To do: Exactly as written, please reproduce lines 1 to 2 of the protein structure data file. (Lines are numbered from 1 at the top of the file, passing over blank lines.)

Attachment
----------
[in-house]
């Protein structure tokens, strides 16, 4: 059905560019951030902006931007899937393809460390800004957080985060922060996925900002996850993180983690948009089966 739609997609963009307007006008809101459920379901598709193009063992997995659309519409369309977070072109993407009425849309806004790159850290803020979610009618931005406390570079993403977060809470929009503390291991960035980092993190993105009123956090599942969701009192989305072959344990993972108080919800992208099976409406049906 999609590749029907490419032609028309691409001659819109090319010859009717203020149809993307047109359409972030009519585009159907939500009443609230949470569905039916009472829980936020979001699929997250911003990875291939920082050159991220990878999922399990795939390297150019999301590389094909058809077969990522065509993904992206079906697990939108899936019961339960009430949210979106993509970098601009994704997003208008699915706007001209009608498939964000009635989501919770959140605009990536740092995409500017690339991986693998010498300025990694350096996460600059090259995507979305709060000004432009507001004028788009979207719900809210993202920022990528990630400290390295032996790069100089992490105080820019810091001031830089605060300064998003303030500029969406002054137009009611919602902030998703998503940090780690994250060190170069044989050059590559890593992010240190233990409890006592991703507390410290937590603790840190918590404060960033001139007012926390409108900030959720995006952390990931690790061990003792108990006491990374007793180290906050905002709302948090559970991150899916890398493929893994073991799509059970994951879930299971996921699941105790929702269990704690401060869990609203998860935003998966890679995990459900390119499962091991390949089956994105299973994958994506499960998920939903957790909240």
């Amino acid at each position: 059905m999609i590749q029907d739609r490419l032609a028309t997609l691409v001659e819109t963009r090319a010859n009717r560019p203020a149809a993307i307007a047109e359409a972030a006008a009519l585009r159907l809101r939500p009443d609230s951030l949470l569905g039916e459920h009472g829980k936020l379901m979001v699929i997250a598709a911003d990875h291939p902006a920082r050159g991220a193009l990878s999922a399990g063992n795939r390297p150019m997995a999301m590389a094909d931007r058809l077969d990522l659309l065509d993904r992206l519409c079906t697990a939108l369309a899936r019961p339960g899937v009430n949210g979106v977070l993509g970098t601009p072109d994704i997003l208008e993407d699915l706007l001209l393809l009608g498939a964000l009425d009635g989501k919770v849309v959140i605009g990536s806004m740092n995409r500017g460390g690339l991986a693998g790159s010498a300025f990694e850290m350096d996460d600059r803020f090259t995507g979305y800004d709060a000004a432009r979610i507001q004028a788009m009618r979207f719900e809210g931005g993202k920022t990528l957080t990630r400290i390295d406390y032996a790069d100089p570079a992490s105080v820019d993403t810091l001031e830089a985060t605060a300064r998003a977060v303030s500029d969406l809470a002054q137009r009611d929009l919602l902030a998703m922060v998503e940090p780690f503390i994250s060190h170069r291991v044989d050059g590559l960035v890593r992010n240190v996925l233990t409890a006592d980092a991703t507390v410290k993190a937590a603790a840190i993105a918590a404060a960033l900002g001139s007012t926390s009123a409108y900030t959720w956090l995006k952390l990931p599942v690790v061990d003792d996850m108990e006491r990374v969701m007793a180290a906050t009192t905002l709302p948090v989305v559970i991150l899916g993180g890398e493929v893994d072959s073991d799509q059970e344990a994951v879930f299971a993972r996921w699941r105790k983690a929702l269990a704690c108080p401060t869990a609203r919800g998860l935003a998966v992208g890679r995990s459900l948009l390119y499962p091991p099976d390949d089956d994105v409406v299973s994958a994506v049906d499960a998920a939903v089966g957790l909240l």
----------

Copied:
[in-house]
């Protein structure tokens, strides 16, 4: 059905560019951030902006931007899937393809460390800004957080985060922060996925900002996850993180983690948009089966 739609997609963009307007006008809101459920379901598709193009063992997995659309519409369309977070072109993407009425849309806004790159850290803020979610009618931005406390570079993403977060809470929009503390291991960035980092993190993105009123956090599942969701009192989305072959344990993972108080919800992208099976409406049906 999609590749029907490419032609028309691409001659819109090319010859009717203020149809993307047109359409972030009519585009159907939500009443609230949470569905039916009472829980936020979001699929997250911003990875291939920082050159991220990878999922399990795939390297150019999301590389094909058809077969990522065509993904992206079906697990939108899936019961339960009430949210979106993509970098601009994704997003208008699915706007001209009608498939964000009635989501919770959140605009990536740092995409500017690339991986693998010498300025990694350096996460600059090259995507979305709060000004432009507001004028788009979207719900809210993202920022990528990630400290390295032996790069100089992490105080820019810091001031830089605060300064998003303030500029969406002054137009009611919602902030998703998503940090780690994250060190170069044989050059590559890593992010240190233990409890006592991703507390410290937590603790840190918590404060960033001139007012926390409108900030959720995006952390990931690790061990003792108990006491990374007793180290906050905002709302948090559970991150899916890398493929893994073991799509059970994951879930299971996921699941105790929702269990704690401060869990609203998860935003998966890679995990459900390119499962091991390949089956994105299973994958994506499960998920939903957790909240």